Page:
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FBR: Some 6M Borrowers May Qualify for HARP

While ""FHFA"":http://www.fhfa.gov/ reported a month-to-month drop in HARP refinances, volume under the program remains high, with numbers in the first half of the year (more than 519,000 as of the end of July) already outshining all of 2011's HARP volume.

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Given the government's estimate that up to 4 million loans could be eligible under the program and ""FBR's"":http://www.fbr.com/ expectation that approximately 6 million borrowers may qualify, the firm expects that originators will continue to see strong volume in the near future.

""Accordingly, we believe that banks with strong origination platforms should continue to outperform peers, especially as elevated volumes, low rates, and constrained capacity provide a significant tailwind to earnings,"" FBR said in its report.

""We continue to recommend investors move away from banks whose earnings are sensitive to falling asset yields and toward those with meaningful exposure to origination and servicing businesses as they will be better able to weather the lackluster economic environment,"" analysts added.

In addition, high-LTV (loan-to-value) refinancings boosted activity. As HARP opened up to a wider range of borrowers, FBR expected volumes would be boosted further. In July, borrowers with LTVs greater than 105 percent made up more than half of HARP volume.

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In the second quarter, HARP refis with high LTVs represented more than 8 percent of total refinance volume, a large increase from 2 percent in the first quarter.

As of August 20, the Mortgage Bankers Association estimates $1.4 trillion in originations in 2012, and FBR expects more than that. With origination volumes at an elevated level, FBR recommended investment in companies with strong originatino platforms, such as PHH Corporation, Wells Fargo, PNC Financial Services, U.S. Bancorp, and Fifth Third Bancorp.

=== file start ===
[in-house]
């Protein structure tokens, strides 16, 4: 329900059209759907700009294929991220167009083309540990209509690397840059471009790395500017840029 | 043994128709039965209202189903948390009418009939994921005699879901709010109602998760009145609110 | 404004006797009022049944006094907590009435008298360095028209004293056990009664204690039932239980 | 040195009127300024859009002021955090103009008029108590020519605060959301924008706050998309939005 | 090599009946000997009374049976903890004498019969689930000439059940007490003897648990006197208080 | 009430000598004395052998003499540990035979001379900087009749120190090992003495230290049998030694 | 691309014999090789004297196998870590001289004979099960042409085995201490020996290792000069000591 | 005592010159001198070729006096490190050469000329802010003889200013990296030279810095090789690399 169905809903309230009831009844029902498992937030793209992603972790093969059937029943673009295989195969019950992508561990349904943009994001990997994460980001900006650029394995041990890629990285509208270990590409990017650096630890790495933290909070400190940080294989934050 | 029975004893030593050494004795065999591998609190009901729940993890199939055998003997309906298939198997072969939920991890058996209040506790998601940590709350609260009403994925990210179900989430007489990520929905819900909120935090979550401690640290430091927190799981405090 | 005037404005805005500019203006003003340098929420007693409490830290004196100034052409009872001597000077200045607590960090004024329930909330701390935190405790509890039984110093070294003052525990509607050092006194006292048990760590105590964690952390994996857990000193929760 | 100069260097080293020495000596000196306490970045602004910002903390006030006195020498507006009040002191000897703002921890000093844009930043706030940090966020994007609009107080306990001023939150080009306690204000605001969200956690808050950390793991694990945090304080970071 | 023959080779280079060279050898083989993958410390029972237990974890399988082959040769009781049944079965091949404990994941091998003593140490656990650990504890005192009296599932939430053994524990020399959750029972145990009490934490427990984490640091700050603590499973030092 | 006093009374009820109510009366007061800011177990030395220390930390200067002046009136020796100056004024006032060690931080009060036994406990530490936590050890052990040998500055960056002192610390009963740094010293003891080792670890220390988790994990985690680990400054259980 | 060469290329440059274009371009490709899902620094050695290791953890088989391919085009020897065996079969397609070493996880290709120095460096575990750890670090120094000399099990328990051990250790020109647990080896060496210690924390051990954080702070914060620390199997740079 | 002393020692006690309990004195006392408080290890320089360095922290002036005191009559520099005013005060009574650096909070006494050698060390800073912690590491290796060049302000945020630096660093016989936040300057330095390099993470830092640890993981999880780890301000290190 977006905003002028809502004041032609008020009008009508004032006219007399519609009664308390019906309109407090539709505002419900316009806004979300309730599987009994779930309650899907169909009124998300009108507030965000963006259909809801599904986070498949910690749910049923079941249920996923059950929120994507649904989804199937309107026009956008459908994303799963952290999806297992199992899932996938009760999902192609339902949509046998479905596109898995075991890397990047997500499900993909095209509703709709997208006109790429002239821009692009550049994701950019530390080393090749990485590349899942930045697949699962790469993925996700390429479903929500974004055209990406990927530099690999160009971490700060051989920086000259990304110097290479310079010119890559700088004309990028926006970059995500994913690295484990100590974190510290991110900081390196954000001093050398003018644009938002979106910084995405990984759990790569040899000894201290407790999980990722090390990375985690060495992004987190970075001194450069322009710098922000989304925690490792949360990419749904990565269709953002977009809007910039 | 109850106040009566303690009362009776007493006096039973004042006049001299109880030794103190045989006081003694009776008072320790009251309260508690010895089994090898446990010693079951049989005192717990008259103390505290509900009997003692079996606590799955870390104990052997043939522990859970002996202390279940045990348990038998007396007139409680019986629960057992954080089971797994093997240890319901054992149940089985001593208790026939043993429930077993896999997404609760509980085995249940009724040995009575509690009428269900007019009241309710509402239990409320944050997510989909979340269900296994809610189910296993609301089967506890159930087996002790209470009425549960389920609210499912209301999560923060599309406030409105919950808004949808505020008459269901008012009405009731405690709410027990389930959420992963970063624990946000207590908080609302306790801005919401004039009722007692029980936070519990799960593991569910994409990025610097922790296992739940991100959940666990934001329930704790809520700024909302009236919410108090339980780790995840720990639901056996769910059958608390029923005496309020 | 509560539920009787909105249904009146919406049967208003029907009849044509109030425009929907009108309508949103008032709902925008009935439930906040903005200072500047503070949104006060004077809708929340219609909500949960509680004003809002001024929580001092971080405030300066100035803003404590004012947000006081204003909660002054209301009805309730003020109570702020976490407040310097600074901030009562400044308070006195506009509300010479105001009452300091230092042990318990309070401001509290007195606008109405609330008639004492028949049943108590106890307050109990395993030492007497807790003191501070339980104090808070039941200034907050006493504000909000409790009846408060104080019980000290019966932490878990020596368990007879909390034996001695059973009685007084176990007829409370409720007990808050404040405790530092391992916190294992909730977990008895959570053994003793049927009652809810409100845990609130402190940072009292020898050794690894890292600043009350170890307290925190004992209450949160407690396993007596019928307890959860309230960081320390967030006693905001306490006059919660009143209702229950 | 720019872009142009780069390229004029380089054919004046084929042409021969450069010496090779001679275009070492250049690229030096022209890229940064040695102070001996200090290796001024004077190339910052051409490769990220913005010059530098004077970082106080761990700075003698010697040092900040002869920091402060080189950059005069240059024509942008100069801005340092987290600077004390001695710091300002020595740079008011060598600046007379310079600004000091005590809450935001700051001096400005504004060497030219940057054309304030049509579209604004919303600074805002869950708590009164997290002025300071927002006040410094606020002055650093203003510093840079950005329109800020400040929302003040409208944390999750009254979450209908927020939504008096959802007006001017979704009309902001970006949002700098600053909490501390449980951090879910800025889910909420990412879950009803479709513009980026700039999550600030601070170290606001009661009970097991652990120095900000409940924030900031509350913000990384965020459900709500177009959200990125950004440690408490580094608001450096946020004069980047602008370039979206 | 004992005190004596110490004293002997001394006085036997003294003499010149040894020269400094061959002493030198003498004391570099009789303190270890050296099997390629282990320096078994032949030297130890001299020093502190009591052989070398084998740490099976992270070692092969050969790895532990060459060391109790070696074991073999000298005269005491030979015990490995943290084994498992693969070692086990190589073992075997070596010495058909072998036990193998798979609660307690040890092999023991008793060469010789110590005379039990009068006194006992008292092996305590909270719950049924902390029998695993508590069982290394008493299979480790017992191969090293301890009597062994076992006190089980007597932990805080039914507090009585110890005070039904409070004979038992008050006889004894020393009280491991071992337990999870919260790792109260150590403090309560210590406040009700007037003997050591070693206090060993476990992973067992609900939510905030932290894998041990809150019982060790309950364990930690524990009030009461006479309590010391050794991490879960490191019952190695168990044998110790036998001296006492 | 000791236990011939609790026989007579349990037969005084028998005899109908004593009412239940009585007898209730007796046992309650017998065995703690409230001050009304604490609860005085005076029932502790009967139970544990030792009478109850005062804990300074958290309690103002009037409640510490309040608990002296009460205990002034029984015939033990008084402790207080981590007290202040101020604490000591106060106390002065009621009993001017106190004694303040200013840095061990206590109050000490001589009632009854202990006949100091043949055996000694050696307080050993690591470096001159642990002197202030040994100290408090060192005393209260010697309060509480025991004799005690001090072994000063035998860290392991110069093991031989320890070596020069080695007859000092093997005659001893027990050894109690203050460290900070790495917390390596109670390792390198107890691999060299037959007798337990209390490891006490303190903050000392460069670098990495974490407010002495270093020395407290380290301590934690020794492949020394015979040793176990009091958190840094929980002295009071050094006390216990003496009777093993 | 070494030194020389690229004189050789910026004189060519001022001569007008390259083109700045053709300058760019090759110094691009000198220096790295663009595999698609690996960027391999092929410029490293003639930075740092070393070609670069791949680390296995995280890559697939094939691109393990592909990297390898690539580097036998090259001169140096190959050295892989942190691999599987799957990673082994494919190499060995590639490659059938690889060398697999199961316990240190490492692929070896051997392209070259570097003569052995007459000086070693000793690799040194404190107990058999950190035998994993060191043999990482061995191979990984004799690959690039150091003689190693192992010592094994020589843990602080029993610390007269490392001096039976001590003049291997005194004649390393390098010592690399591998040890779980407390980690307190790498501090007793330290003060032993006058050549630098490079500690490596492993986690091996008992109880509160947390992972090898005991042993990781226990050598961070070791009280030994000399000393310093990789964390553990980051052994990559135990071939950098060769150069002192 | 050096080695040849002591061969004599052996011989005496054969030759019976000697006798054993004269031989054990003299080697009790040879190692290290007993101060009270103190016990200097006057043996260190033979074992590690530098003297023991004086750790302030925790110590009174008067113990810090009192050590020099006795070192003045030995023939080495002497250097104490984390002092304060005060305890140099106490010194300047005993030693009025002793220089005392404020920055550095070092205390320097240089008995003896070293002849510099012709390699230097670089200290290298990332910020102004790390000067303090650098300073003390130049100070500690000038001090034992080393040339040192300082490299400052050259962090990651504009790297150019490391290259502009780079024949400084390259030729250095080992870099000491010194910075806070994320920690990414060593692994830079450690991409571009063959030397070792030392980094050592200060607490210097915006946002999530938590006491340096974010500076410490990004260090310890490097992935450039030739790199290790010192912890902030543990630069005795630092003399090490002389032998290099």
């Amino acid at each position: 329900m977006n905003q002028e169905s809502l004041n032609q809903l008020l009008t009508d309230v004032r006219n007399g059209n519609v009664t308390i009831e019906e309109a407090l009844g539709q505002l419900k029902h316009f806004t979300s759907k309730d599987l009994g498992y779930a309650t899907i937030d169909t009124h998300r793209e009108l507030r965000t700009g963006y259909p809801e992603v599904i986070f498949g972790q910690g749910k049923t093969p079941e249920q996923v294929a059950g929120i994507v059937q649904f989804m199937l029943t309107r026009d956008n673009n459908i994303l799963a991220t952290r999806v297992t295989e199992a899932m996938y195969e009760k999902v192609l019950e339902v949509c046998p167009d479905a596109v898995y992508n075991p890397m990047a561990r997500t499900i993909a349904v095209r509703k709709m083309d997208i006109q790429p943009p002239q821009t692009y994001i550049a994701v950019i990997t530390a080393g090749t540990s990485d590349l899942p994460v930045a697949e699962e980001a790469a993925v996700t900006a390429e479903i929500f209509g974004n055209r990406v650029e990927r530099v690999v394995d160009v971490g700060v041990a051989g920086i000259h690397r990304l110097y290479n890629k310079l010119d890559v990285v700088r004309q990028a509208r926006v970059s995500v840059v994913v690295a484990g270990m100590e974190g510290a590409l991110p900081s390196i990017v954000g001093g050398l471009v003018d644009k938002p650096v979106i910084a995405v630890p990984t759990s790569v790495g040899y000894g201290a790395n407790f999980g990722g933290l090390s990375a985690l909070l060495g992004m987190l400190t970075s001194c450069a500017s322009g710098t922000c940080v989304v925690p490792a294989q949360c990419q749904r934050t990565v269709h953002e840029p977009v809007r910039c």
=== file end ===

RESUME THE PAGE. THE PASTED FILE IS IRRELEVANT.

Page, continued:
Interestingly, ""Fannie Mae"":http://www.fanniemae.com/portal/index.html has proven to be more active and accommodating in processing HARP loans than ""Freddie Mac"":http://www.freddiemac.com/. While volume may appear to be similar between the two GSEs, Fannie seems to be more accommodative across FICO scores, LTVs and for non-owner-occupied units.

FBR also believes Fannie has expanded its program to loans below 80 percent LTV, possibly opening it up to more borrowers.

Finally, FBR warned that reps and warranties exposure remains the main point of risk investing in banks with large mortgage origination platforms as the GSEs work to regain losses.

""This will likely remain a risk to originators well into 2013, and we expect repurchase requests and reserves to be lumpy as the GSEs continue to comb through loans at the full file level. That said, names that we continue to recommend are likely to be relatively underexposed to this risk as many are conservative underwriters and are well reserved for any increase in repurchase requests,"" FBR said in its report.

FHFA plans to release guidance related to reps and warranty claims. The firm reports that it anticipates a program that will provide greater scrutiny at the time of origination, greater clarity to originators, and a statute of limitations on most claims.

Though these guidelines apply only to new loans, they may provide relief for originators with legacy issues. However, FBR urges caution, as it expects FHFA's inspector general will continue to pressure the GSEs to recover as much as possible.

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